The small town of Parrish Springs is not ready for Matilda Honeycutt. A strange older woman with scraggly gray hair and jewelry that jangles as she walks, Matilda is certainly not the most likely person to buy the old Barton Building on the town's quaint main street. When it becomes apparent that her new shop doesn't fit the expectations of Parrish Springs residents, a brouhaha erupts. After all, Christmas is approaching, and the last thing the town needs is a junky shop run by someone who looks and acts like a gypsy. But as townsfolk venture into the strange store, they discover that old memories can bring new life and healing.
Once again, Melody Carlson delivers a Christmas story that will touch hearts and delight the senses. Sure to be a classic, The Christmas Shoppe is filled with the special magic the best Christmas stories share--that intangible mixture of nostalgia, joy, and a little bit of magic.
This story succeeds on the strength of its characters, mainly Tommy Thompson, the newspaperman, and Susanna Elton, the city manager. Both of these characters are endearing, Tommy especially, and I appreciated watching a man go from hating Christmas to appreciating it. A little like Scrooge, you might say, but not sooooooo Scrooge-like.
Each of the people who interact with Matilda Honeycutt have their lives changed for the better. She knows exactly what they need to help them deal with painful memories from the past, things that give them anger management issues, trust issues, commitment issues, you name it. Even the "villain" Councilman Snider undergoes a transformation of the heart before the end of the book.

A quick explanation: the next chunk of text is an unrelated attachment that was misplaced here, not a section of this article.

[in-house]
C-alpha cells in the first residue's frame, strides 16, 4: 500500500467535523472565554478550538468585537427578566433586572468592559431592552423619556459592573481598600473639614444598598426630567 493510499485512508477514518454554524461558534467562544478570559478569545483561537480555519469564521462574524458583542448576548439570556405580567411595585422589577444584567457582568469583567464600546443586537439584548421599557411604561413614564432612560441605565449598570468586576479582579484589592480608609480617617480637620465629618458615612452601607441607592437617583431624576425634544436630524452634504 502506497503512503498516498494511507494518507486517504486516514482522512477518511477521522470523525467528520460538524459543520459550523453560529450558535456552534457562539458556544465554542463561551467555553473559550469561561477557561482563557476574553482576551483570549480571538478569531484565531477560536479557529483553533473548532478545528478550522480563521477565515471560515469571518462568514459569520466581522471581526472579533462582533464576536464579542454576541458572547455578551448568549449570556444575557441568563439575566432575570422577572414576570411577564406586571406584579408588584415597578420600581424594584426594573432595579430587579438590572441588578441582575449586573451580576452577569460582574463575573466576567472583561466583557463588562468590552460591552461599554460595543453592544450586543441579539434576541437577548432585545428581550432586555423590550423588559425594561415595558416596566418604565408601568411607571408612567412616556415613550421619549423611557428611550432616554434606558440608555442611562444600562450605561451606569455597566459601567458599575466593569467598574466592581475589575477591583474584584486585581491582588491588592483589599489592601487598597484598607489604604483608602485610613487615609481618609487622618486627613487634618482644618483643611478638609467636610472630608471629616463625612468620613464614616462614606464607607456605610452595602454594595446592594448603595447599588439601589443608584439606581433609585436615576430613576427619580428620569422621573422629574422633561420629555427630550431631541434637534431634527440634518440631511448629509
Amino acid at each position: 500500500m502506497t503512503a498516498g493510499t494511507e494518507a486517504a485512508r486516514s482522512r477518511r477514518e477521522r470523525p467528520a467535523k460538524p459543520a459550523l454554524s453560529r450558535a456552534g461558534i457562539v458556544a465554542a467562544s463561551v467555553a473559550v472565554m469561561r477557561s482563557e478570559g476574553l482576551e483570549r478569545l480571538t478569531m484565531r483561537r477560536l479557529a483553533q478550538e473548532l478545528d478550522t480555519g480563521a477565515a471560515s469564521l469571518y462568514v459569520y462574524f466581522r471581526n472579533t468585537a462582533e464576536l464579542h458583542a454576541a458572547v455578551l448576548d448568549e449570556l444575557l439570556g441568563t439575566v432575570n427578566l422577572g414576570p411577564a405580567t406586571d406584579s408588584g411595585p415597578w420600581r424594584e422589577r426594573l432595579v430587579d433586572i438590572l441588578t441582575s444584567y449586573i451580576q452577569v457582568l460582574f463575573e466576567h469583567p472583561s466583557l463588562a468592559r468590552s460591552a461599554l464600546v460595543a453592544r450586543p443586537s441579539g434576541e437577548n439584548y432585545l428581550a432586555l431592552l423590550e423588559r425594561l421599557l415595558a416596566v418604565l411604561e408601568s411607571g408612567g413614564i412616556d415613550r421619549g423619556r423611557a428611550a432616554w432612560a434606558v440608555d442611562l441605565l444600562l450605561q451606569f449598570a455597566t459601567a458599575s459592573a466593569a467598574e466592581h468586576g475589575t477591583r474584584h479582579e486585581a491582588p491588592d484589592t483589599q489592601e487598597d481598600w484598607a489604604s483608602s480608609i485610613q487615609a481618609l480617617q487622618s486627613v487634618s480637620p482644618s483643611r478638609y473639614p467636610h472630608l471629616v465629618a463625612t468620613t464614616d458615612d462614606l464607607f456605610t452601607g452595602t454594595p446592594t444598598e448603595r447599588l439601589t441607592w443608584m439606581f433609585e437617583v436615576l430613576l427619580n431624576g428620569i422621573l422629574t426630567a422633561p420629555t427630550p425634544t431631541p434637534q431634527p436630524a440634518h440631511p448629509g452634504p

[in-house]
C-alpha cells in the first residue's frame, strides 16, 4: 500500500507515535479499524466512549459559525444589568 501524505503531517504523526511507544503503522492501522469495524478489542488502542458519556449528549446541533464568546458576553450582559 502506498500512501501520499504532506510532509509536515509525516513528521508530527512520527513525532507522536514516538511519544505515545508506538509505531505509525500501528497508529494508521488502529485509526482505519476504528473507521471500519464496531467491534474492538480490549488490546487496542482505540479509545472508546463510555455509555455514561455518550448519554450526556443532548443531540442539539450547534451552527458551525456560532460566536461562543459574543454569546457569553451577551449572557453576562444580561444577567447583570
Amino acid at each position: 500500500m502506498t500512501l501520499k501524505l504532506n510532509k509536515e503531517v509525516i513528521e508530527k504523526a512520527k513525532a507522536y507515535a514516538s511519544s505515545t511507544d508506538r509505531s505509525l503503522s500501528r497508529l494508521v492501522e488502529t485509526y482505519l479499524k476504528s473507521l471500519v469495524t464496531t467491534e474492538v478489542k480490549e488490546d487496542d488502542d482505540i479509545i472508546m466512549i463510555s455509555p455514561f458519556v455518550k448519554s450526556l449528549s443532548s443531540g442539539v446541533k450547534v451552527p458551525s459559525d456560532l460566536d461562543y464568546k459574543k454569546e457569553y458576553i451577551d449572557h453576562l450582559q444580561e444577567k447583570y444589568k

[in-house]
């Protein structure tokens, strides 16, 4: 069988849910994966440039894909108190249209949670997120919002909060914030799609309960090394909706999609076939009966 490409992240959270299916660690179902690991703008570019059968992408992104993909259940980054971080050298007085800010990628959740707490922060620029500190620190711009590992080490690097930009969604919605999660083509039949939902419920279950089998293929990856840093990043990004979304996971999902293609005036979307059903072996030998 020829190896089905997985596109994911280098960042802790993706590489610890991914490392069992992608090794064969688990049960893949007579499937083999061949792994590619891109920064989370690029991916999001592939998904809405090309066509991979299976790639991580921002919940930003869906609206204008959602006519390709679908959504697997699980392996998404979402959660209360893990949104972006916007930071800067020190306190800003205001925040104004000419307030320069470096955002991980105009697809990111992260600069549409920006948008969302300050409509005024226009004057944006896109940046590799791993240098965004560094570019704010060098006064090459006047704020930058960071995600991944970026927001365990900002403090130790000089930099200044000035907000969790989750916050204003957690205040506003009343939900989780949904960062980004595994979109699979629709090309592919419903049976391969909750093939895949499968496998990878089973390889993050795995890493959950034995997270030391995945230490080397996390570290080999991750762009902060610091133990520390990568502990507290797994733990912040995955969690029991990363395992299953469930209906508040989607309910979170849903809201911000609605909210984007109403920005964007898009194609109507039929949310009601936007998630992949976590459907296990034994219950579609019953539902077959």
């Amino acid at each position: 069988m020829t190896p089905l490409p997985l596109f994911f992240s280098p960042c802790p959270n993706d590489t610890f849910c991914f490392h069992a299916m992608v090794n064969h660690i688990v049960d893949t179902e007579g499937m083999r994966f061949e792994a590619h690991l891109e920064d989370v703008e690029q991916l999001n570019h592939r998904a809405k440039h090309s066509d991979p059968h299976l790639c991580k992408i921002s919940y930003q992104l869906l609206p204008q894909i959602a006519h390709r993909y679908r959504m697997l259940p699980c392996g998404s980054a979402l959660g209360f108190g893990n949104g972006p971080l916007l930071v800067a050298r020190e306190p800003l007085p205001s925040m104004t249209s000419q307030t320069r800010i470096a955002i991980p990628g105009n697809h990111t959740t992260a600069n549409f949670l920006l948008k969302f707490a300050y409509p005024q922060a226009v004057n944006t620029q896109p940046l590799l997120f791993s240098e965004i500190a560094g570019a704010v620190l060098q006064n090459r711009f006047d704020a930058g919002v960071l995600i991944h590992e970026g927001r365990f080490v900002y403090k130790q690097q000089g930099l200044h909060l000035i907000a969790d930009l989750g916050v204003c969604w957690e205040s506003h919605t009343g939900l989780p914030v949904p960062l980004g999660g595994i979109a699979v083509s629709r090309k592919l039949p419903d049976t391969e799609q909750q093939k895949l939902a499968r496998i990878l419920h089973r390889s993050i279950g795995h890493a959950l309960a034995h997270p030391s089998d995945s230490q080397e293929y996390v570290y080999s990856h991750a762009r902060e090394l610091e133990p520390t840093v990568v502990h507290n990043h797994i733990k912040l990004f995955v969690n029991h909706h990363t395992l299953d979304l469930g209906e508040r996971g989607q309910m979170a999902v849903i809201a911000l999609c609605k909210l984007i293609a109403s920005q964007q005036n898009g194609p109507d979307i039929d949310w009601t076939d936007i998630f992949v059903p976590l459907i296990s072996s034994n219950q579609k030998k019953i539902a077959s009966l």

We, the readers, know that Matilda must be an angel, especially since no one can recollect when she arrived in town or when she finally left, just that she helped them while she was there, whether they wanted her help or not.
The story is sweet, but not overly saccharine, and it really focuses on not letting big businesses run small businesses out of town, something I believe in very strongly. While I will do my fair share of shopping at Walmart, when it gets right down to it, I'm more excited to be in a little shop run by locals than a major franchise that I can wander in for hours because I can't find the exit. *cough, Ikea, cough*
The Christmas Shoppe is by no means as permanent as A Christmas Carol, but it is a delightful way to spend an evening, and I wholeheartedly recommend it to readers who enjoy light, fun Christmas fiction sprinkled with a hint of faith.
Click the above button for a link to the official page of links for this Christmas Fiction Extravaganza!